Basement is constantly flooded

UPDATED: Oct 1, 2022

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Basement is constantly flooded

I purchased a home in 2010. I live in WV, the home was purchased ‘as-is’ with a disclosure of ‘There was a problem with water in the basement, but we did X, Y Z and haven’t had a problem in over 10 years basement has remained dry’. We have been battling massive amounts of water in our basement since last May and have practically drained our bank accounts with 900 a month in fuel and electricity to run the 4 electric pumps and 2 outside gas powered pumps to keep the basement semi-dry.

It’s a far cry from what was described in the disclosure and both bank and insurance companies deemed the property as ‘not in a flood zone’. The ground water is entering the home at a rate of 50 gallons per minute, as described by the only basement company who was willing to come consult with us.

There is no infrastructure in our development and we can not get any answers or direction from our county office, other than ‘your property is not considered a flood zone’

Luckily, the home was purchased before I was married and is my name only. We have decided to cut our losses and will be purchasing a home in my husband’s name within the next month. I will try to sell this home, but feel like I should count myself lucky if I can get what I owe on the property. If I can not sell, then I will have no other choice than to let it go back to the bank.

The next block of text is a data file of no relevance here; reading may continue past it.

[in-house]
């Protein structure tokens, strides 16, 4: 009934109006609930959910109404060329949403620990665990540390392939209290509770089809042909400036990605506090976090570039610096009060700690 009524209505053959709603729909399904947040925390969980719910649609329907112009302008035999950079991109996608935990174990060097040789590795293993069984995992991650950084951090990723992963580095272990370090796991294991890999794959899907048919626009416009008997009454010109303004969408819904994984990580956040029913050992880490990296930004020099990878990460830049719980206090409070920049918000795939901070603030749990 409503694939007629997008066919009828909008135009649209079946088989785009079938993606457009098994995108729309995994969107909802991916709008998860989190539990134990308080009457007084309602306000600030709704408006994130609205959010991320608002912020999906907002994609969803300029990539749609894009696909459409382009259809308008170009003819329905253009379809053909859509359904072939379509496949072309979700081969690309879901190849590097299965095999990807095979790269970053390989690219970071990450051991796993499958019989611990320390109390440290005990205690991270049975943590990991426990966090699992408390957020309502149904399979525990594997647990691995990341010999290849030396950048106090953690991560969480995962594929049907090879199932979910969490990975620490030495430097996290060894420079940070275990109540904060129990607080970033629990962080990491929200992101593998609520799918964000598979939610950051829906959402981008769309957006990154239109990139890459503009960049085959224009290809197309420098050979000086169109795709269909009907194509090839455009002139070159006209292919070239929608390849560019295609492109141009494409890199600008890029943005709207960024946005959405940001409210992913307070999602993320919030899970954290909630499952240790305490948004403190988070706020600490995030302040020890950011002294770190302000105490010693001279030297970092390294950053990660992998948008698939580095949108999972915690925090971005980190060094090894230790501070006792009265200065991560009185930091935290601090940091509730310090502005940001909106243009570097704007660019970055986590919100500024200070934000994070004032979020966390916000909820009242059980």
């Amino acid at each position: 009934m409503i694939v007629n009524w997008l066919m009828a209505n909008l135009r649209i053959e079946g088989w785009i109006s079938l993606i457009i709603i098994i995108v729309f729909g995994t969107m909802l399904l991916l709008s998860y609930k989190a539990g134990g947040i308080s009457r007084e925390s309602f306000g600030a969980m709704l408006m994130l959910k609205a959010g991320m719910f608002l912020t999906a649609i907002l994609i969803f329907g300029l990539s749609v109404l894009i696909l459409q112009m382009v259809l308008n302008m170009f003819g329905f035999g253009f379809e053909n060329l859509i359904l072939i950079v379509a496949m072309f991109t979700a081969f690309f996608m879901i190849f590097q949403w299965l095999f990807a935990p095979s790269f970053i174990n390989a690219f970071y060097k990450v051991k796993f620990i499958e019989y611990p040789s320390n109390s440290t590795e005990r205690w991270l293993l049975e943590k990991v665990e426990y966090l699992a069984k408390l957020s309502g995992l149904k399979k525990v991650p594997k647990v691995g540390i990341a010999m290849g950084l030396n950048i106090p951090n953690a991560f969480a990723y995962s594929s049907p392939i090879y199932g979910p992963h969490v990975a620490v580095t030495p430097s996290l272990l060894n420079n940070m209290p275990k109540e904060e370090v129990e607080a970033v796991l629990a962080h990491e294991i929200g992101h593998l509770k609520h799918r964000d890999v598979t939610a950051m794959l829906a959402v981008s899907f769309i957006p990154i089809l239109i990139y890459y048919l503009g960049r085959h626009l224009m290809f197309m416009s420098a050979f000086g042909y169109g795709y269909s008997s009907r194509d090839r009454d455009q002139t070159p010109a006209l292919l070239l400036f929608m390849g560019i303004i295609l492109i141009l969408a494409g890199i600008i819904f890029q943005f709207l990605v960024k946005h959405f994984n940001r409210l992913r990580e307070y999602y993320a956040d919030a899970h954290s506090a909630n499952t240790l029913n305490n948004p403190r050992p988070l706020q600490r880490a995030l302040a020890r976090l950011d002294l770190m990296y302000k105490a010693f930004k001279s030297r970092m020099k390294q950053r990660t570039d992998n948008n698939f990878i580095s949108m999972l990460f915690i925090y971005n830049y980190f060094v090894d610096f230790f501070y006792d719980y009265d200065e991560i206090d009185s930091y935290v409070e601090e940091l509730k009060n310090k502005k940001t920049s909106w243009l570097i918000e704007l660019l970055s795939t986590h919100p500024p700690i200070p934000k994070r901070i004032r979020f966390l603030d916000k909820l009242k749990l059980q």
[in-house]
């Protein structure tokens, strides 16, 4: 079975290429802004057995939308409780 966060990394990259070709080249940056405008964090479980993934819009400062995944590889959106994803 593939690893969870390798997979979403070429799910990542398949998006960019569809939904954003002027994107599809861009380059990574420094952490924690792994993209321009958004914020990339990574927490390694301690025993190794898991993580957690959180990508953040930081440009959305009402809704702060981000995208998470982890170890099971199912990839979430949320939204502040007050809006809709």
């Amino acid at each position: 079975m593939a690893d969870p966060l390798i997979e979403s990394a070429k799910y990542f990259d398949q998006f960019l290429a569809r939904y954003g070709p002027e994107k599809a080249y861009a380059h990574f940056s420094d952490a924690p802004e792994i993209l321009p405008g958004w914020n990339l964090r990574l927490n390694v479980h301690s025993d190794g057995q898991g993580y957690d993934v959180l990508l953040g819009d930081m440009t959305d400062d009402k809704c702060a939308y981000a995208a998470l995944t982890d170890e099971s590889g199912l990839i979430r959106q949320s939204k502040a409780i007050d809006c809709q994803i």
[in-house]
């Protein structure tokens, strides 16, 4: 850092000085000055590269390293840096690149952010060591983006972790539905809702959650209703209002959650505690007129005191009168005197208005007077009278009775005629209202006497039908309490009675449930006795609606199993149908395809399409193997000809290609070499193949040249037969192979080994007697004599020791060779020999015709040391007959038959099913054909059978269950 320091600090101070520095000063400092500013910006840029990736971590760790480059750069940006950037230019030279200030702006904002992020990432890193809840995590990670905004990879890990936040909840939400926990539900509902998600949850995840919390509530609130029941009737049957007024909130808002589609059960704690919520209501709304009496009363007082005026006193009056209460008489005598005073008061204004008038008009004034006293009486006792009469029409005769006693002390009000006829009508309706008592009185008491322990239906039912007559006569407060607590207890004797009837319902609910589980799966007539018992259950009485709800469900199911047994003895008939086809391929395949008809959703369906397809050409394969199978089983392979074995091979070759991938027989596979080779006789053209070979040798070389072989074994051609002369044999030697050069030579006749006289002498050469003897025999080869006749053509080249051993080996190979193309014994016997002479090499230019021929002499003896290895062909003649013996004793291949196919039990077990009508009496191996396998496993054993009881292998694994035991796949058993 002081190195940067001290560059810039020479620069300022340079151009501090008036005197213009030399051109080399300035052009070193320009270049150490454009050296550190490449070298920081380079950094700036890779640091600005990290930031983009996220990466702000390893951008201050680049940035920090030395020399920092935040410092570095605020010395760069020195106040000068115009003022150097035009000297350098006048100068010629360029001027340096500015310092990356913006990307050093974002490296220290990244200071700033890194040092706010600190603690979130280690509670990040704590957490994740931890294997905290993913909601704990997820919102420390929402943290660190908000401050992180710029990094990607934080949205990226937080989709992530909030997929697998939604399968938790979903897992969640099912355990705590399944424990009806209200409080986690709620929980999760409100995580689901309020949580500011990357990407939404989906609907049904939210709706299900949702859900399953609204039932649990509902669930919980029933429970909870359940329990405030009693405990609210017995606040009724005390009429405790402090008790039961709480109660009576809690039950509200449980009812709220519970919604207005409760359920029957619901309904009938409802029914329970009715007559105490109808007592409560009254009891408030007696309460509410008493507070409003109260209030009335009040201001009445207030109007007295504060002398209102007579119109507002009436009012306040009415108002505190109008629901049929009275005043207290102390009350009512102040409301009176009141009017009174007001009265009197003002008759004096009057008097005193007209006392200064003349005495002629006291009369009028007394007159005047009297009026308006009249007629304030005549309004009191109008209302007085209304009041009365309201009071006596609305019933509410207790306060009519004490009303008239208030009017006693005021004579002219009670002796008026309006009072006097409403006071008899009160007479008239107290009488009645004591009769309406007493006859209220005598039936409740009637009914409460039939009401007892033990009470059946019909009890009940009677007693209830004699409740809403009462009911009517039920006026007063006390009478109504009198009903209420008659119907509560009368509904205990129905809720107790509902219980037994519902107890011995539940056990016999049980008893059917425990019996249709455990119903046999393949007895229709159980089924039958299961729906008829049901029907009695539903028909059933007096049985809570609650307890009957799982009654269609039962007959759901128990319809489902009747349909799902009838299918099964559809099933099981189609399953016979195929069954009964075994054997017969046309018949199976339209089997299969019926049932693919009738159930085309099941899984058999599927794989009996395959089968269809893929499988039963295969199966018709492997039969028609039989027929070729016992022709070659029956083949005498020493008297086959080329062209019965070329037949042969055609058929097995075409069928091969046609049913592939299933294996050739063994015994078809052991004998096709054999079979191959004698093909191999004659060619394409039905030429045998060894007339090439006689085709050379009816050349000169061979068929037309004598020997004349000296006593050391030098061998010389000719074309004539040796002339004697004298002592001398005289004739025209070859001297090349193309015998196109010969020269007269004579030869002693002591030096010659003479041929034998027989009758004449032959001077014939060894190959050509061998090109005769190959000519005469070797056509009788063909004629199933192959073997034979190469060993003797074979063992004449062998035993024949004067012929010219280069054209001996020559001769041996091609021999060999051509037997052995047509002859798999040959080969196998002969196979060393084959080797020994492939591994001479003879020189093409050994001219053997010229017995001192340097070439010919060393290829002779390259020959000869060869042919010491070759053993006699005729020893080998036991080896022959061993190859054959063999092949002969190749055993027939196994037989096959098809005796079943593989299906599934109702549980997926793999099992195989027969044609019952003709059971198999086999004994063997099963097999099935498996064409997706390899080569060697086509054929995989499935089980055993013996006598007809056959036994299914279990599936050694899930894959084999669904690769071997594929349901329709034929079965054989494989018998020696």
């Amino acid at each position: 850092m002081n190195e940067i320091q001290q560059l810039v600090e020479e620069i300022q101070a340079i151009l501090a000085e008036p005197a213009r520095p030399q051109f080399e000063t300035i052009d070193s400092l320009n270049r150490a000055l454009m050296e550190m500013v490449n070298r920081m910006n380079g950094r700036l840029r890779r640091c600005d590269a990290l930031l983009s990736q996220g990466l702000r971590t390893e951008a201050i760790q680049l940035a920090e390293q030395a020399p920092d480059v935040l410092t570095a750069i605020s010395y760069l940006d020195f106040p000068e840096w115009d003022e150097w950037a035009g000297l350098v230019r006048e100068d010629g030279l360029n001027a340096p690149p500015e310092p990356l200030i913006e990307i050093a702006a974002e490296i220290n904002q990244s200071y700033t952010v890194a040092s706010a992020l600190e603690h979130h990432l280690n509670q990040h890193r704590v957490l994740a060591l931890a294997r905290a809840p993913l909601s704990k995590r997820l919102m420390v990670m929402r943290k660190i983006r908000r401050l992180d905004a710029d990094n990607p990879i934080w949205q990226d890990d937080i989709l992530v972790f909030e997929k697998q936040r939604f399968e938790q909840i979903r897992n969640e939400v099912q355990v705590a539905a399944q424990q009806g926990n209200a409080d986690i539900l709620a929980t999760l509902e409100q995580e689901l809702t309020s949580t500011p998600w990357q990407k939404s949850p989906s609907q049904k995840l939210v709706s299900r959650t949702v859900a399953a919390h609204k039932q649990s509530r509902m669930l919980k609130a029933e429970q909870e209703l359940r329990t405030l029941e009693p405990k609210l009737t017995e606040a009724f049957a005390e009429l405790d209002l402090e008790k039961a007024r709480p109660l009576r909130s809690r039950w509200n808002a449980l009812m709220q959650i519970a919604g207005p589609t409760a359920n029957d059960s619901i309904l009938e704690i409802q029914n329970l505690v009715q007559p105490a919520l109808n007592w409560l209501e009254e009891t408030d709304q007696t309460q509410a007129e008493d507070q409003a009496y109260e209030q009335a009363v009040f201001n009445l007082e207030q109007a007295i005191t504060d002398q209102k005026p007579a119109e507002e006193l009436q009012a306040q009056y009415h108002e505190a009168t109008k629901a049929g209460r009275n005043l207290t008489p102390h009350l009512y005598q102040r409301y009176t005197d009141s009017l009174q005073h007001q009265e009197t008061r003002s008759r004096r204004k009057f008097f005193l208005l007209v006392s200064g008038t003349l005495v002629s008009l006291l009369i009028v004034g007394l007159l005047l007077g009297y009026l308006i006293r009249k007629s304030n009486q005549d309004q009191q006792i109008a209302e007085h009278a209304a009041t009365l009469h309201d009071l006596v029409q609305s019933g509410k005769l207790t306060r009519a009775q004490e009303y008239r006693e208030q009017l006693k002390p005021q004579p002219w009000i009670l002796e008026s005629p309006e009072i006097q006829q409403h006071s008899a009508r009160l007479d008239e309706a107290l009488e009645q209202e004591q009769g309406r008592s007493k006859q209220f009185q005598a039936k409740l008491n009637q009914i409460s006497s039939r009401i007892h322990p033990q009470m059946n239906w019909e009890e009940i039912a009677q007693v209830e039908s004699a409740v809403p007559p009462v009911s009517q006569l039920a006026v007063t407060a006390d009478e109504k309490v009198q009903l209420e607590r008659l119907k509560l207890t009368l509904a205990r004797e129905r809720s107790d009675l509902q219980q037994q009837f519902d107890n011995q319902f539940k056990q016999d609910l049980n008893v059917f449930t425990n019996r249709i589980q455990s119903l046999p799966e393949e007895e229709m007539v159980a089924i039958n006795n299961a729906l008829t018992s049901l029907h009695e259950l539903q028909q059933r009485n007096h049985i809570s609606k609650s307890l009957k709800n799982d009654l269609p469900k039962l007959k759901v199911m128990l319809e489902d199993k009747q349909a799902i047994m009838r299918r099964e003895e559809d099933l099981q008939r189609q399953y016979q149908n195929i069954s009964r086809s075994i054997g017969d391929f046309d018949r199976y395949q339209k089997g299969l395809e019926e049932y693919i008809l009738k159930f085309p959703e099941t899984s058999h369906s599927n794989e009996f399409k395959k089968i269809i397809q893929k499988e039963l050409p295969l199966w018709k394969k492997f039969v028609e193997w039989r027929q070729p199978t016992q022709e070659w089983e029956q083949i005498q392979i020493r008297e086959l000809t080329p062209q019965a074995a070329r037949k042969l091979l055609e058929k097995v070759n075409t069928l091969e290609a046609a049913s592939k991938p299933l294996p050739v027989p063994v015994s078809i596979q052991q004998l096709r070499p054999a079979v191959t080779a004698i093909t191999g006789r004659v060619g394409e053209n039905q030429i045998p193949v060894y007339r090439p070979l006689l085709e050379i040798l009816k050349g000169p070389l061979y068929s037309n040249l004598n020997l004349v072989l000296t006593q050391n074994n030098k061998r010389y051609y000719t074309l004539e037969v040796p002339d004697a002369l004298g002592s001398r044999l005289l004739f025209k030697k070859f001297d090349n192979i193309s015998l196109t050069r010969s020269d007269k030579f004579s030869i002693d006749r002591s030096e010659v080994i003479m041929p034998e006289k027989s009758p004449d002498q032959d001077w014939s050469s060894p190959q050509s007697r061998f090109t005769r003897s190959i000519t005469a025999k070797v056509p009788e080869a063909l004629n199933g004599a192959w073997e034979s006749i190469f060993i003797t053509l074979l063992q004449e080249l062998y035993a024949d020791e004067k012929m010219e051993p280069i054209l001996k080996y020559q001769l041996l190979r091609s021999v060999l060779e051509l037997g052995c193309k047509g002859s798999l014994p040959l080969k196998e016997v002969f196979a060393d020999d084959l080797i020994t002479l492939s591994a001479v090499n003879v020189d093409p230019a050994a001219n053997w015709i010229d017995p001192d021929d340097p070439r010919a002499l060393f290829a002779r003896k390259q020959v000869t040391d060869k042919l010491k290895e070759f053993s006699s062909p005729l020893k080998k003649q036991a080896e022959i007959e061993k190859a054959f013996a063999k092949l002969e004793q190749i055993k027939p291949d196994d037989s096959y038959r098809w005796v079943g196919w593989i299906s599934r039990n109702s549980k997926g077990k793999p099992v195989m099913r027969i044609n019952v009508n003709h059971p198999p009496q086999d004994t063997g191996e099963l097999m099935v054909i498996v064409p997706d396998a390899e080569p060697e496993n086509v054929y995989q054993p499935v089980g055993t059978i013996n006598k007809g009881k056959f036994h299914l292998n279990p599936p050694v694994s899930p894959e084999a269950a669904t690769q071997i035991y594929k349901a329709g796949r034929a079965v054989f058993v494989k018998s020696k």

Is there any legal course of action for me? Is there something that protects property owners in cases like this? Under normal circumstances, I should have had some equity built up on this home.

Asked on January 31, 2019 under Real Estate Law, West Virginia


S.L,. Member, California Bar / FreeAdvice Contributing Attorney

Answered 4 years ago | Contributor

An "as is" sale of real estate is not a license to commit fraud; however since you purchased the house nine years ago, a lawsuit for fraud against the seller/previous owner is barred by the statute of limitations, which is two years in West Virginia. Unfortunately, since the statute of limitations has expired, you have lost your rights in the matter forever.

IMPORTANT NOTICE: The Answer(s) provided above are for general information only. The attorney providing the answer was not serving as the attorney for the person submitting the question or in any attorney-client relationship with such person. Laws may vary from state to state, and sometimes change. Tiny variations in the facts, or a fact not set forth in a question, often can change a legal outcome or an attorney's conclusion. Although has verified the attorney was admitted to practice law in at least one jurisdiction, he or she may not be authorized to practice law in the jurisdiction referred to in the question, nor is he or she necessarily experienced in the area of the law involved. Unlike the information in the Answer(s) above, upon which you should NOT rely, for personal advice you can rely upon we suggest you retain an attorney to represent you.

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